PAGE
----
In the present case, DHR failed to present clear and convincing evidence demonstrating that the mother continues to suffer from a drug or alcohol addiction or that the mother is “unable or unwilling to discharge [her] responsibilities to and for the [children], or that the conduct or condition of the [mother] renders [her] unable to properly care for the [children] and that the conduct or condition is unlikely to change in the foreseeable future .” § 12–15–319(a), Ala.Code 1975. “This court has consistently held that the existence of evidence of current conditions or conduct relating to a parent's inability or unwillingness to care for his or her children is implicit in the requirement that termination of parental rights be based on clear and convincing evidence.” D.O. v. Calhoun Cnty. Dep't of Human Res., 859 So.2d 439, 444 (Ala.Civ.App.2003). Although the mother had not attended a substance-abuse-treatment program, she had passed every drug test except the most recent one before trial, which she did not take due to time constraints imposed by her house arrest. Albeit with the help of her family, the mother had procured suitable housing for the children. Since May 2012, the mother has also consistently exercised visitation with the children.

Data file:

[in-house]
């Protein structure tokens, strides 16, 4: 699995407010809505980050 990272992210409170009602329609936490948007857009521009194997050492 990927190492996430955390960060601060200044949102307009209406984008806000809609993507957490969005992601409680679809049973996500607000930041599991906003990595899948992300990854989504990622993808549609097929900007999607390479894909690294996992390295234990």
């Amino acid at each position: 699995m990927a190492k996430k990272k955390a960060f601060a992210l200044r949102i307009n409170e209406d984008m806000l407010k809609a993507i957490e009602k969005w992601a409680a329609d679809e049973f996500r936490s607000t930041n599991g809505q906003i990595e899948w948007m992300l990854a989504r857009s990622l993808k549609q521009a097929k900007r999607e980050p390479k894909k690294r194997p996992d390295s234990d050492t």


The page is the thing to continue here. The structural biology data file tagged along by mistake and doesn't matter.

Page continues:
“ “ ‘[T]he termination of parental rights is a drastic measure, and we know of no means by which those rights, once terminated, can be reinstated. The evidence in [this] case[ ] ‘does not rise to the level of being so clear and convincing as to support termination of the parental rights of the mother, such action being the last and most extreme disposition permitted by statute.’' ”
“D.O. v. Calhoun County Dep't of Human Res., 859 So.2d 439, 445 (Ala.Civ.App.2003) (quoting V.M. v. State Dep't of Human Res., 710 So.2d 915, 921 (Ala.Civ.App.1998)).”
A.S., 73 So.3d at 1230. Based on the evidence in the record before this court regarding the mother's current conditions, we cannot agree that termination of the mother's parental rights is warranted at this time because maintaining the status quo is a viable alternative to termination under the specific facts presented in this case. Accordingly, we reverse the judgments of the juvenile court terminating the parental rights of the mother, and we remand the causes for further proceedings consistent with this opinion.
2120061 —REVERSED AND REMANDED.
2120062 —REVERSED AND REMANDED.
2120063 —REVERSED AND REMANDED.
THOMPSON, P.J., and PITTMAN and DONALDSON, JJ., concur.MOORE, J., concurs in the result, without writing.